February 6, 2020 at 9:33 am PST | by Karen Ocamb
LAPD told to develop hate crimes prevention tools

On Jan. 30, former delivery driver Joshua Ebow, 30, was charged with several felony counts of assault with a deadly weapon and battery in what the Los Angeles District Attorney’s Offices believes to be a series of hate-motivated attacks against the LGBTQ community over the 2019 holidays.

The charges underscore a recent report by the Los Angeles Police Department showing that hate crimes were up 19 percent in 2019, a rise for the fourth year in a row.

On. Feb. 4, the LA City Council passed a Public Safety Committee report that instructs the LAPD to develop prevention tools and work to decrease hate-motivated crimes.

“We will not give in to fear or cynicism. We will not accept this as the new normal,” Councilmember David Ryu said in a statement. “We will stand together, across communities and across neighborhoods, as one of the most diverse cities on Earth and make Los Angeles a national leader in hate crime prevention.”

The fight for prevention legislation began in 2017, when Ryu, with councilmembers Paul Koretz, Bob Blumenfield and Mitch Englander responded to hate targeting the LGBTQ, Jewish, African American and Muslim communities. In 2019, Ryu launched the Hate Crime Security Fund to provide grants to institutions in the Fourth Council District susceptible to hate crimes.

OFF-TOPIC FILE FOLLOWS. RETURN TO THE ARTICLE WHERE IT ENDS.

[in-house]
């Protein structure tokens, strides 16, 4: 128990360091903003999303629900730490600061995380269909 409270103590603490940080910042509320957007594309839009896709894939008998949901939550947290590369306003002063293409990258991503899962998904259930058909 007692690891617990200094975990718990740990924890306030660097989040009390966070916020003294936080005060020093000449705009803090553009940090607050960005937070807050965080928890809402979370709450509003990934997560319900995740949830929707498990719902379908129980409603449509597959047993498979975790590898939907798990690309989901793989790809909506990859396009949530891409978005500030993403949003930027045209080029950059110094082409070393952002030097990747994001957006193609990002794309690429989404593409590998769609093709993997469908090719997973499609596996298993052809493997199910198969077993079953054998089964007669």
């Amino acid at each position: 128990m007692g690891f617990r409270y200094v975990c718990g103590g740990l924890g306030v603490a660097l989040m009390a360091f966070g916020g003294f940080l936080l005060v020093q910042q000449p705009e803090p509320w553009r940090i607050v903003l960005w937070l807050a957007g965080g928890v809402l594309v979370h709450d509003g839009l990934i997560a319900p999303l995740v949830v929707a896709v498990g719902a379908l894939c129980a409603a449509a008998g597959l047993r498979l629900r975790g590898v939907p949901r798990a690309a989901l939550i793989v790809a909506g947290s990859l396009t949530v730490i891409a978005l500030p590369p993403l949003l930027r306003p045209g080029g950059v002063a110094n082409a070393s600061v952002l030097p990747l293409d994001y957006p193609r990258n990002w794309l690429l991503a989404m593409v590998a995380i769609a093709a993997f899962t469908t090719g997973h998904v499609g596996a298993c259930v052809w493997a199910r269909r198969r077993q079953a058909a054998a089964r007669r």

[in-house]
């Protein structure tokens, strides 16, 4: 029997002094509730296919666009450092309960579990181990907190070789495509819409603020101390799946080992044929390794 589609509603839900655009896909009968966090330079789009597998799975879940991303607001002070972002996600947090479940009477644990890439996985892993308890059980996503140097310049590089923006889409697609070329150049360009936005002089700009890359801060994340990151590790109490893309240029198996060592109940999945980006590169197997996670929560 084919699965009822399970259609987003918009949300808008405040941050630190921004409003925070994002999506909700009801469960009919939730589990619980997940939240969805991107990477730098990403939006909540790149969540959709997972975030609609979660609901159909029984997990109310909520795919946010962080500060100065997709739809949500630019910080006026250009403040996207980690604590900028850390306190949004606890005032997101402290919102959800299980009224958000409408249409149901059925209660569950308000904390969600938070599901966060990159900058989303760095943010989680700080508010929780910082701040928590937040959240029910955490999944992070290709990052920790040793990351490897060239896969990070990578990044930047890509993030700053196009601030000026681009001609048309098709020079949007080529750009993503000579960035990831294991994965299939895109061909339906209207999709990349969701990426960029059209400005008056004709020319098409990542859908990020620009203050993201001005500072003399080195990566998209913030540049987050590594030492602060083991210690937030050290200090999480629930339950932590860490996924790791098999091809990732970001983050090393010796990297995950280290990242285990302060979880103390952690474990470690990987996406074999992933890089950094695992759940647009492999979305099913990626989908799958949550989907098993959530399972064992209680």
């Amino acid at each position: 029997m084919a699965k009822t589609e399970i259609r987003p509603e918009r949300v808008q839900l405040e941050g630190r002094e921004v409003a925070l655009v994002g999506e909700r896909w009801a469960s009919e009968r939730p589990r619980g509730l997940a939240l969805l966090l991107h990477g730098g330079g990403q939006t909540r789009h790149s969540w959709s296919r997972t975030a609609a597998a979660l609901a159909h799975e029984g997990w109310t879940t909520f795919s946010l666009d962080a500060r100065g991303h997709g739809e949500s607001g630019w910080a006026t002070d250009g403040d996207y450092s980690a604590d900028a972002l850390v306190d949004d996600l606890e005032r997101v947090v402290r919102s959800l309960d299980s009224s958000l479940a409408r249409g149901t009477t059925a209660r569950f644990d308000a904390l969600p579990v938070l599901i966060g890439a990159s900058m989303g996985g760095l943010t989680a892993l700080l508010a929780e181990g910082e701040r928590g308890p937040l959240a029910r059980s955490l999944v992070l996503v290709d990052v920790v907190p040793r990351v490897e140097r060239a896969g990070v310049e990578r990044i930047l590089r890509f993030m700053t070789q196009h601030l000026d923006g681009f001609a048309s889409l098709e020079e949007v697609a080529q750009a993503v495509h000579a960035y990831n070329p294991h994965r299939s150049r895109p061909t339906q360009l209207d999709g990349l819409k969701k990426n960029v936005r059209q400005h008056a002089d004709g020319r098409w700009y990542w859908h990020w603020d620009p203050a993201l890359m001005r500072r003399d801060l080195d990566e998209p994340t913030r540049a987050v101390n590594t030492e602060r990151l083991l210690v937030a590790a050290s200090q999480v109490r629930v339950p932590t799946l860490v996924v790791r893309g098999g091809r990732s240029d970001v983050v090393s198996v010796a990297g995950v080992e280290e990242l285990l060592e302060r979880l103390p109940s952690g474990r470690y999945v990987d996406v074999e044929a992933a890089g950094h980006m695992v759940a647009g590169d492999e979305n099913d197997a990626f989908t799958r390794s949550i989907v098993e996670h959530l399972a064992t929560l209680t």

Koretz, a longtime LGBTQ ally, says the approach is multi-faceted, including more protection for religious centers, such as mosques and synagogues, and vulnerable cultural centers.

“The first [step] is shoring up physical infrastructure security at institutions. The second is closing the gap of communication with law enforcement and relevant agencies. The third is educating our community on a regular basis on how to report acts of hate and take action,” Koretz said.  “We must combat hate wherever it rears its ugly head, and fight for more funding for hate crime prevention.”

The LAPD must also establish a single communication tool that “would serve as a single point of contact for critical incident coordination,” as well as a prevention hotline.

The council’s decision drew praise from community leaders, including the Los Angeles LGBT Center’s Terra Russell-Slavin, the Director of Policy and Community Building.

“Year after year, LGBT people continue to experience violent hate crimes at disproportionately high rates,” said Russell-Slavic. “The targeting of LGBT people—and other marginalized communities—has steadily increased under the Trump administration, and it should surprise no one that this ongoing contempt for vulnerable populations has violent consequences. The Los Angeles LGBT Center commends the City Council, under the leadership of Councilmember Ryu, for taking active steps to address the rising level of hate crimes, and for stepping up where our federal administration has failed.”

Photo: Los Angeles City Council member David Ryu and wife Regina Young. (Blade photo by Karen Ocamb)

 

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